War is the inevitable result when the King of France demands that John relinquish his crown in favour of his nephew, the young Prince Arthur. Excommunication, attempted atrocity, rebellion and assassination all contribute to a political and personal turmoil that finds devastating expression in an anguished mother’s grief for her son.

King John of England is visited by an ambassador from King Philip II of France, who demands that John relinquish his throne in favour of his young nephew Arthur, the son of John’s deceased elder brother, Geoffrey, and Constance, the Duchess of Brittany. Defying this challenge to the legitimacy of his rule, John declares war on France. Meanwhile, John is asked to resolve an inheritance dispute between two brothers, Robert Faulconbridge and his sibling, Philip, whom Robert believes to be the bastard son of John’s predecessor, King Richard I (commonly known as “Coeur-de-lion” or “Lionheart”). John offers Philip, “the Bastard,” a knighthood if he will give up his claim to the Faulconbridge estate and follow him instead to the wars in France – a proposal that Philip readily accepts. Every war, however, takes unexpected turns, and as it turns out, France is not the only enemy with whom John will have to contend.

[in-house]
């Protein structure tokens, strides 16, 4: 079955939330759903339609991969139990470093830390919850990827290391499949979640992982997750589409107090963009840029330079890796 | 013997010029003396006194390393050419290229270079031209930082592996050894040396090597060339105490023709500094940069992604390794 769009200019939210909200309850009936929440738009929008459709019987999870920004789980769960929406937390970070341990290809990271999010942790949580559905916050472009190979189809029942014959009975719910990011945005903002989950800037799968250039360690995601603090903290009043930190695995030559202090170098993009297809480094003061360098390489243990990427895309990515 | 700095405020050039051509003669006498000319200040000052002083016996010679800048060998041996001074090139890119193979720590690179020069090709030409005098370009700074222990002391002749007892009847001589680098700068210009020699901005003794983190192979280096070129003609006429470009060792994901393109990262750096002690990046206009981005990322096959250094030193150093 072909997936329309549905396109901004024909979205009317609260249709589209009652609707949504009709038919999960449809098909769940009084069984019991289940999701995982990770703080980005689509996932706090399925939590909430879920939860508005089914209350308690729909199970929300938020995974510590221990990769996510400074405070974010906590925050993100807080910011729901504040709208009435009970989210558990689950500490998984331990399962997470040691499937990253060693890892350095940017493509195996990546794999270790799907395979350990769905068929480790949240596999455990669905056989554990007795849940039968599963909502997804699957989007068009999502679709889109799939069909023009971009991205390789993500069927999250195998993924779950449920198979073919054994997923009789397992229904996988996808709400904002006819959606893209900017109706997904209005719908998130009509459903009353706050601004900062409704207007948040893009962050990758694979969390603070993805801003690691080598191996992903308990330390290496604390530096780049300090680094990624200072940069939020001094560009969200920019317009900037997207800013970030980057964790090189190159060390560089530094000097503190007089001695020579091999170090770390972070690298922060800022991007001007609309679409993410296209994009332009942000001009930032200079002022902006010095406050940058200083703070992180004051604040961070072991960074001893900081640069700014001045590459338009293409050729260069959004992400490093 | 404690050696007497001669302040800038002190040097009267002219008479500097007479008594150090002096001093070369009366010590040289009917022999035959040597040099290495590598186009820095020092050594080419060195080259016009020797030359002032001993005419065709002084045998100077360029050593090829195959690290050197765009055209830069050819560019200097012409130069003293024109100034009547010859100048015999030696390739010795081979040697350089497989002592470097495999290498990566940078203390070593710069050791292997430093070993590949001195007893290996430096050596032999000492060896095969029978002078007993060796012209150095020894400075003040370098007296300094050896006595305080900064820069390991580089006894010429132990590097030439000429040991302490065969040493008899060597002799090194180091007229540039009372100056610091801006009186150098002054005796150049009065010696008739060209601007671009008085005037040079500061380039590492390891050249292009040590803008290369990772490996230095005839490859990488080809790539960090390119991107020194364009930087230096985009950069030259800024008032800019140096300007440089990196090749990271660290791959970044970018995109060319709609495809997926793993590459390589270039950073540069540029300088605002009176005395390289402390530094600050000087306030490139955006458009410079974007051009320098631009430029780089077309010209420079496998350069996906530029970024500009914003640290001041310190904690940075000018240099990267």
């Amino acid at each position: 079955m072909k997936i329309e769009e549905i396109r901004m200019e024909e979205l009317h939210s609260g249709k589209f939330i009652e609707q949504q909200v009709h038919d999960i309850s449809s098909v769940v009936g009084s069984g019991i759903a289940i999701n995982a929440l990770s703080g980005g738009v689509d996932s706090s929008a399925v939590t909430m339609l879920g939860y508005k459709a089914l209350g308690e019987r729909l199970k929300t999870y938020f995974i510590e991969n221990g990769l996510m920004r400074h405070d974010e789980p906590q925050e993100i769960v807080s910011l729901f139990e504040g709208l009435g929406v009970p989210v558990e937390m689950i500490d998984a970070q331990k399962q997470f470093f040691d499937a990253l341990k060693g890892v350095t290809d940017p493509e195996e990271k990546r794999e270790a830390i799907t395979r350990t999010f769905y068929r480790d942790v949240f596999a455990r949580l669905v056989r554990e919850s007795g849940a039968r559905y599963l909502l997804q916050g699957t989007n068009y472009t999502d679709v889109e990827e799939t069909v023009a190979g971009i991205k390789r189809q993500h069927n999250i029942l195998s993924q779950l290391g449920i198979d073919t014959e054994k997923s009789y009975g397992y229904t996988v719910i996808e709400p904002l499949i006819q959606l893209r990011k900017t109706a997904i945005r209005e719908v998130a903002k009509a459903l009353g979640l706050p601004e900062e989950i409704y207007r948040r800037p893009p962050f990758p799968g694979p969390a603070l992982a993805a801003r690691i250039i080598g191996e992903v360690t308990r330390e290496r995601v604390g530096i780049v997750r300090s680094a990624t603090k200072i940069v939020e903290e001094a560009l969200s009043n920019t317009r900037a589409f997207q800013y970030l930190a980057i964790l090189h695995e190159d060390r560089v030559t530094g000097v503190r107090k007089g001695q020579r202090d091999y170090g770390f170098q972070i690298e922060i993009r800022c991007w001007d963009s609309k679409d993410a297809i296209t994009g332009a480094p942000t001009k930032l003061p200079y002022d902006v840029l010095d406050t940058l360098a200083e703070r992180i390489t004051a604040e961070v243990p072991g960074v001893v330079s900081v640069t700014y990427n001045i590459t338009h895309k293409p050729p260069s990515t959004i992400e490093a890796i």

“Masterfully orchestrated and performed” – Toronto Star

“Deliciously contemporary” – The Globe and Mail

The Stratford Festival has been a shining star of Canadian theatre since July 13, 1953, when Alec Guinness, in the title role of Richard III, emoted the lines, “Now is the winter of our discontent / Made glorious summer by this son of York”.